Story of Rome - Mary Macgregor

The Stern Decree

Carthage soon learned that it was with Rome, and no longer with Masinissa, that she had now to deal.

That she would be punished for having taken up arms against her troublesome neighbour she knew. So she determined if possible to disarm the anger of Rome.

She therefore condemned Hasdrubal and the leaders of the war party to death, and sent ambassadors to Rome to say that they only were guilty of breaking the treaty. We do not know if Hasdrubal and his fellows were content to be made the scapegoat of their people.

In Rome, the ambassadors were coldly treated, and told that not only the leaders, but Carthage herself, must atone for the broken treaty.

Meanwhile, to the dismay of Carthage, Utica, which was strongly fortified and almost as rich and powerful as the capital, surrendered to Rome.

With Utica in their hands, the Romans had a convenient port at which to land their forces, and they at once declared war. The two Consuls for the year 149 B.C. were sent to Sicily with a large force, and ordered to sail from Lilybæum to Africa, nor were they to think that their work was ended until Carthage was destroyed.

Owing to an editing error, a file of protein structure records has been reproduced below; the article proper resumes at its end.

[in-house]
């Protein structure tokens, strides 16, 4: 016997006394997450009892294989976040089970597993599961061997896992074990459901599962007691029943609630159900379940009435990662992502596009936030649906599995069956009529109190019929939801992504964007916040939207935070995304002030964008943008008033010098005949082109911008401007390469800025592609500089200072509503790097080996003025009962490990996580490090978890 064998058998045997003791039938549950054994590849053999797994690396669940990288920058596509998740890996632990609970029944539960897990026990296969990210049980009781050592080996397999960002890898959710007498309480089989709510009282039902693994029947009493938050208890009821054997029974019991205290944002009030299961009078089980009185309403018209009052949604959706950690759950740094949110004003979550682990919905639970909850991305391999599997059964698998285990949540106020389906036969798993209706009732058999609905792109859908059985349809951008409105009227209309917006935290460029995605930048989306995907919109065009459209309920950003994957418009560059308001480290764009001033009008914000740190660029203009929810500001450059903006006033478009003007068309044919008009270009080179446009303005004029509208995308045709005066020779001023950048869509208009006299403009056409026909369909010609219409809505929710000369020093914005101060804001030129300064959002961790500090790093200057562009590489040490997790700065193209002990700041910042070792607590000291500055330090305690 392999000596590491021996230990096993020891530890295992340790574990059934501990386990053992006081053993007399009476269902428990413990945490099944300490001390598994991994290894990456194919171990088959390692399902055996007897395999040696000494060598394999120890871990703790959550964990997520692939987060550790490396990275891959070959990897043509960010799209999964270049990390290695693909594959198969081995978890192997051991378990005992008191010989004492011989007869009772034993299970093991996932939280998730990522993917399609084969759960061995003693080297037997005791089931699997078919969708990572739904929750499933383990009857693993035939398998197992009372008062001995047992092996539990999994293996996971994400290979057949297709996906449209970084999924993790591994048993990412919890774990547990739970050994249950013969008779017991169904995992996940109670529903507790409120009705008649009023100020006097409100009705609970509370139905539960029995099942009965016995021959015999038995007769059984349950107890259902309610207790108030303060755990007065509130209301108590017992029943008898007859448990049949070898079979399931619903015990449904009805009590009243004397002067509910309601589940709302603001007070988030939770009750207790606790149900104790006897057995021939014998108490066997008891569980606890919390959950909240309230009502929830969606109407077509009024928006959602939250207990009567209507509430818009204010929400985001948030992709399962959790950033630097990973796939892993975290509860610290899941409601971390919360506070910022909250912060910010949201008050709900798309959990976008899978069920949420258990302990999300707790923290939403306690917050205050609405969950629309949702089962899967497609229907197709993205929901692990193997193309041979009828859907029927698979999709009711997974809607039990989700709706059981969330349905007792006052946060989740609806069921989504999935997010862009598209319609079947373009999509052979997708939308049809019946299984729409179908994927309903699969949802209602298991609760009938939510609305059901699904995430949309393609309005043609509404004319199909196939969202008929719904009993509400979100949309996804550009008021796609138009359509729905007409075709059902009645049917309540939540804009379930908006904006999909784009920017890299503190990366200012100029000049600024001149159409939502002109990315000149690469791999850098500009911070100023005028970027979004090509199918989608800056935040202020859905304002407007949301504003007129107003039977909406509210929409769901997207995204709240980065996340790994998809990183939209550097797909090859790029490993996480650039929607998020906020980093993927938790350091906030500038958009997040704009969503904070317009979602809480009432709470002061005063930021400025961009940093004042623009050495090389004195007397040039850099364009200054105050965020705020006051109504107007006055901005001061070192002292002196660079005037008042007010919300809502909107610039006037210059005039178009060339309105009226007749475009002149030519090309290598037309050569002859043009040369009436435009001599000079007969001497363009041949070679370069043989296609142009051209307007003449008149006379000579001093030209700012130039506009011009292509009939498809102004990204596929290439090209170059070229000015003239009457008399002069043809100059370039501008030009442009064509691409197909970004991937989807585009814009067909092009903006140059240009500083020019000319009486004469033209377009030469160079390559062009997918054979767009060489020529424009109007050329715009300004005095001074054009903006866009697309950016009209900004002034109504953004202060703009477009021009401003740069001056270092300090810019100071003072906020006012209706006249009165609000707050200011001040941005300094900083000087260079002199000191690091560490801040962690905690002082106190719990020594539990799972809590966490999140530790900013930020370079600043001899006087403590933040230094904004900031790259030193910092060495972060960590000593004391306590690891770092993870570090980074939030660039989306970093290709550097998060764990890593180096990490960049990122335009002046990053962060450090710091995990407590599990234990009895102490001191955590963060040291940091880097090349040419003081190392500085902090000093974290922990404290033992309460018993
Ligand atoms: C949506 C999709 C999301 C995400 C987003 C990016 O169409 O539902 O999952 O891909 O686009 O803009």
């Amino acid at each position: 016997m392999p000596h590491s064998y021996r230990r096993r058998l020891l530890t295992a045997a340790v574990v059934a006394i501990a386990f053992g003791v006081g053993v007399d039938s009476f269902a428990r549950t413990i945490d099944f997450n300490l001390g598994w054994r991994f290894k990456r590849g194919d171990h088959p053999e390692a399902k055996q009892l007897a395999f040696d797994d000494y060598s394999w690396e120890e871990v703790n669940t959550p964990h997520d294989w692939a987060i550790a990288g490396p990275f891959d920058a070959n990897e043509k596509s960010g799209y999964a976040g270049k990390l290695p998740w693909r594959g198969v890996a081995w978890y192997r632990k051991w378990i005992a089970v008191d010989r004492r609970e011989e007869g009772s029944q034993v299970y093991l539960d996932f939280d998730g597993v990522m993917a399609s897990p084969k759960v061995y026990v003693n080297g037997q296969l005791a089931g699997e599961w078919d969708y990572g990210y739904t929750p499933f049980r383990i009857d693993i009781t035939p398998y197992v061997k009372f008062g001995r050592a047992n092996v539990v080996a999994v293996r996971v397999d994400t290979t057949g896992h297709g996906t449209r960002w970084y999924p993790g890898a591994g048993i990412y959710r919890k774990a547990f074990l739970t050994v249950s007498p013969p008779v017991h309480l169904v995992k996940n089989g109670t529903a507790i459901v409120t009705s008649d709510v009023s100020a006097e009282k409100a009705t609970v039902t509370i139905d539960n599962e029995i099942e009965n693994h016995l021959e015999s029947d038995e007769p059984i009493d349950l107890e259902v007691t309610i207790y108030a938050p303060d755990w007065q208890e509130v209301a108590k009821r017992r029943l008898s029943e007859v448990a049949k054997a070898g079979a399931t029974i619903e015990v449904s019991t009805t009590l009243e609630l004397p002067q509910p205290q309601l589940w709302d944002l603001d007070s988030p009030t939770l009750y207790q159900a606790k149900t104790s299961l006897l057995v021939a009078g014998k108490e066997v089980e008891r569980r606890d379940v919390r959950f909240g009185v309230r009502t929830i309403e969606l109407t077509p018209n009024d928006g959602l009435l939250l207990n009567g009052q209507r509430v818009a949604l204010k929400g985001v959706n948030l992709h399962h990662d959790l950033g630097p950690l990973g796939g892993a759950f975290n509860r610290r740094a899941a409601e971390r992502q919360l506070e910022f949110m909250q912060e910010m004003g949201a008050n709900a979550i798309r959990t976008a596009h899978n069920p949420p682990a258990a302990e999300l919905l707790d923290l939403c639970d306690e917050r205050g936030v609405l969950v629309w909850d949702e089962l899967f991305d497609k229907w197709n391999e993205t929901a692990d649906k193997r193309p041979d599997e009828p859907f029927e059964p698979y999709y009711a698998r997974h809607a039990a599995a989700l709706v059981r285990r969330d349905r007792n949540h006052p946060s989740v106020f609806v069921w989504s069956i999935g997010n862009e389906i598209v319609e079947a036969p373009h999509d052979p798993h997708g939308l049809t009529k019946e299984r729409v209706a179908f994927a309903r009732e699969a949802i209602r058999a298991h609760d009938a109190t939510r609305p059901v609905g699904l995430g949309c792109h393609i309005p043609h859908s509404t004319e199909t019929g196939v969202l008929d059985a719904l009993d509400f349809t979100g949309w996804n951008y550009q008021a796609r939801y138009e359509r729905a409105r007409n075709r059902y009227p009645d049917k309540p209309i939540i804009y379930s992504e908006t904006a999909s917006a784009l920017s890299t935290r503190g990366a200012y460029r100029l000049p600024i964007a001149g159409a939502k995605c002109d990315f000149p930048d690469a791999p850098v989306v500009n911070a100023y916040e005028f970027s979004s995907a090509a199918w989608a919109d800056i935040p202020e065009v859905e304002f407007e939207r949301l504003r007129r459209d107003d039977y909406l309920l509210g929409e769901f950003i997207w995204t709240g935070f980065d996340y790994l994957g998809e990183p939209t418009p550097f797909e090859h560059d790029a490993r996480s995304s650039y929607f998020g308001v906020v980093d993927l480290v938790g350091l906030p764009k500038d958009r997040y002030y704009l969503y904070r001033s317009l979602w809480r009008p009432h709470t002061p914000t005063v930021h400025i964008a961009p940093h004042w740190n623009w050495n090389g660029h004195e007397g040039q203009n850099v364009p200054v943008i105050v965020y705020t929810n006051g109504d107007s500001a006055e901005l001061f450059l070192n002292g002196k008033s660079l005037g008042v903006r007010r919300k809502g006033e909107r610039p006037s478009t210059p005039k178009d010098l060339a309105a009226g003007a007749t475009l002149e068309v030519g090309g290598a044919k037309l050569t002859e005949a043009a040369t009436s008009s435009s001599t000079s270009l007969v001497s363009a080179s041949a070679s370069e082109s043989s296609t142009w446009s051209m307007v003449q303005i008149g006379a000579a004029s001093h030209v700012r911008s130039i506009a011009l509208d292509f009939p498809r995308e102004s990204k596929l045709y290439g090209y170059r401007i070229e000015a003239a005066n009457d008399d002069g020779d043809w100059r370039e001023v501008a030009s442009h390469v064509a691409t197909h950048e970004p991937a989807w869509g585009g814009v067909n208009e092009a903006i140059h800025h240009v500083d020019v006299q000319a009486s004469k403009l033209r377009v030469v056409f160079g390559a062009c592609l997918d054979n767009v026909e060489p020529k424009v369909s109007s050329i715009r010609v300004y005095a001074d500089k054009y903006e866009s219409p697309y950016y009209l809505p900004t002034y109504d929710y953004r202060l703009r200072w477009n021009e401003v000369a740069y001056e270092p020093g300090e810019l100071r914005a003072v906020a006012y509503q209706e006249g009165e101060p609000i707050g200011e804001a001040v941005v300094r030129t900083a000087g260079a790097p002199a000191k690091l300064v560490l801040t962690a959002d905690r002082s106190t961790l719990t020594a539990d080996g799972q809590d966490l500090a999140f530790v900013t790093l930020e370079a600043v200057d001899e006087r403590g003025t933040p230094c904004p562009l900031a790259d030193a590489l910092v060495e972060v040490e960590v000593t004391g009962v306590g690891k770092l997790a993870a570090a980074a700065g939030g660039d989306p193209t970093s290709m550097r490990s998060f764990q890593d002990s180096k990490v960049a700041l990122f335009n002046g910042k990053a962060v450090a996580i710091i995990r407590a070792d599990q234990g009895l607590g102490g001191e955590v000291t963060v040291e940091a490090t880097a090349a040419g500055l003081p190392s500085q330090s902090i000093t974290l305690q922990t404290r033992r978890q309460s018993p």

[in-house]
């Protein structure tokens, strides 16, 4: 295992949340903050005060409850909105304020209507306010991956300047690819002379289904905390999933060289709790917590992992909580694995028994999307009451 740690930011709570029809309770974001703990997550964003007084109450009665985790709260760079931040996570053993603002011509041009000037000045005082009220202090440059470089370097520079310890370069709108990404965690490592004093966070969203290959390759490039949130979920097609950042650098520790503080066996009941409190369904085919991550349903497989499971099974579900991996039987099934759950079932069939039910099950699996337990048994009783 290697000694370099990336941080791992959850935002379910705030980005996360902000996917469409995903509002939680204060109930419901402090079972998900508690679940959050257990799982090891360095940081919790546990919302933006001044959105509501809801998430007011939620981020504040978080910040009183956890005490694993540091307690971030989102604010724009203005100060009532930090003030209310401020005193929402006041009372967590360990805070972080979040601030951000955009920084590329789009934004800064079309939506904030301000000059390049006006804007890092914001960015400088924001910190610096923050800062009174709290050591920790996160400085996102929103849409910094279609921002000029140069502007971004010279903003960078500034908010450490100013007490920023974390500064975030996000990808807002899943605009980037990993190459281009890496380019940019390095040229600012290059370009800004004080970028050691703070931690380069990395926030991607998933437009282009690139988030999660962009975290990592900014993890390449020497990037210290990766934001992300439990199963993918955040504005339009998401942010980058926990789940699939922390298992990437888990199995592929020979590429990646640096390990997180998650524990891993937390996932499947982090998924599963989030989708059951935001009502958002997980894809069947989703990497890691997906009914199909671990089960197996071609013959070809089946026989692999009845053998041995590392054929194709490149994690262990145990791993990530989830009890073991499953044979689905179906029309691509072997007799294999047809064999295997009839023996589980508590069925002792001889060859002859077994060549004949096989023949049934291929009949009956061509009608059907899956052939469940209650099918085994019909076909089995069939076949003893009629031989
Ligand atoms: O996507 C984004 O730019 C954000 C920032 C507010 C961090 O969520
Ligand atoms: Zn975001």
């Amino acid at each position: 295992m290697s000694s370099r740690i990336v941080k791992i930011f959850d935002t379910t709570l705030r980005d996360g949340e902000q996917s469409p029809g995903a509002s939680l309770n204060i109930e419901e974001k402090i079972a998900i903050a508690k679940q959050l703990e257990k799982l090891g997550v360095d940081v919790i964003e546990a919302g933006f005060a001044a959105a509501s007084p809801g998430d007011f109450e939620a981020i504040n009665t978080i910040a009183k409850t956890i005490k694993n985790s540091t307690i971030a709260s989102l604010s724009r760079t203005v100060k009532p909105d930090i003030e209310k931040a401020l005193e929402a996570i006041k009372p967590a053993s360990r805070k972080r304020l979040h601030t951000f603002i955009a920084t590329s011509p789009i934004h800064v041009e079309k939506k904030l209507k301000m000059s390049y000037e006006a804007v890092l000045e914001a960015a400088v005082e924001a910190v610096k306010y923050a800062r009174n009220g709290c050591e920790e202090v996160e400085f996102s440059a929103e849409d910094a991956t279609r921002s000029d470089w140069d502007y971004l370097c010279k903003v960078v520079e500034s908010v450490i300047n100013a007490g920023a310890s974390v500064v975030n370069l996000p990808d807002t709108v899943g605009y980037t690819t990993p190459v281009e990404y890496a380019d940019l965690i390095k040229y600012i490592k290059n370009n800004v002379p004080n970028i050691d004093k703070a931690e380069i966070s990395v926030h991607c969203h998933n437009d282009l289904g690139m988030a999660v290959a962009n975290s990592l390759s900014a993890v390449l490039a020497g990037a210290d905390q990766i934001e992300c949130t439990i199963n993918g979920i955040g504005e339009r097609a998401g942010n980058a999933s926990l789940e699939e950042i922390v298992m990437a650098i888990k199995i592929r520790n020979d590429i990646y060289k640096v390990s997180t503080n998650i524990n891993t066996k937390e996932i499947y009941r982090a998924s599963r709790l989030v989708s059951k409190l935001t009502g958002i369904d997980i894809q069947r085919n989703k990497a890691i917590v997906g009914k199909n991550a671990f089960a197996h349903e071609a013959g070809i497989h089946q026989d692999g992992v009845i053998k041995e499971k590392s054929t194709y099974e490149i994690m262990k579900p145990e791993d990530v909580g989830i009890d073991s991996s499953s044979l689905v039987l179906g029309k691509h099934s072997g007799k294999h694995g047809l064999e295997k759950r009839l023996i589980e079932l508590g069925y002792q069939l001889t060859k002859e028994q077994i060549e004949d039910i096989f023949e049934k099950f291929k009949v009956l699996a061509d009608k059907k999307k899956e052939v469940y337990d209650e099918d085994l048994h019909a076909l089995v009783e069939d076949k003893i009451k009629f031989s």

When the Carthaginians received the declaration of war, they decided to send another embassy to Rome, with an offer to surrender.

If the offer was accepted, Carthage could be treated as a town conquered in war. But this right was often put aside when a town surrendered of its own free will. It was in the hope that Rome would prove merciful that Carthage now offered to submit.

The Roman Senate accepted the surrender of Carthage, demanding that the city should send three hundred hostages to Sicily within thirty days. Then these ominous words were added: 'Carthage must also obey the further commands of the Consuls.' When they had obeyed these 'further commands,' Rome promised that the Carthaginians should be granted liberty, and that their possessions should not be taken away.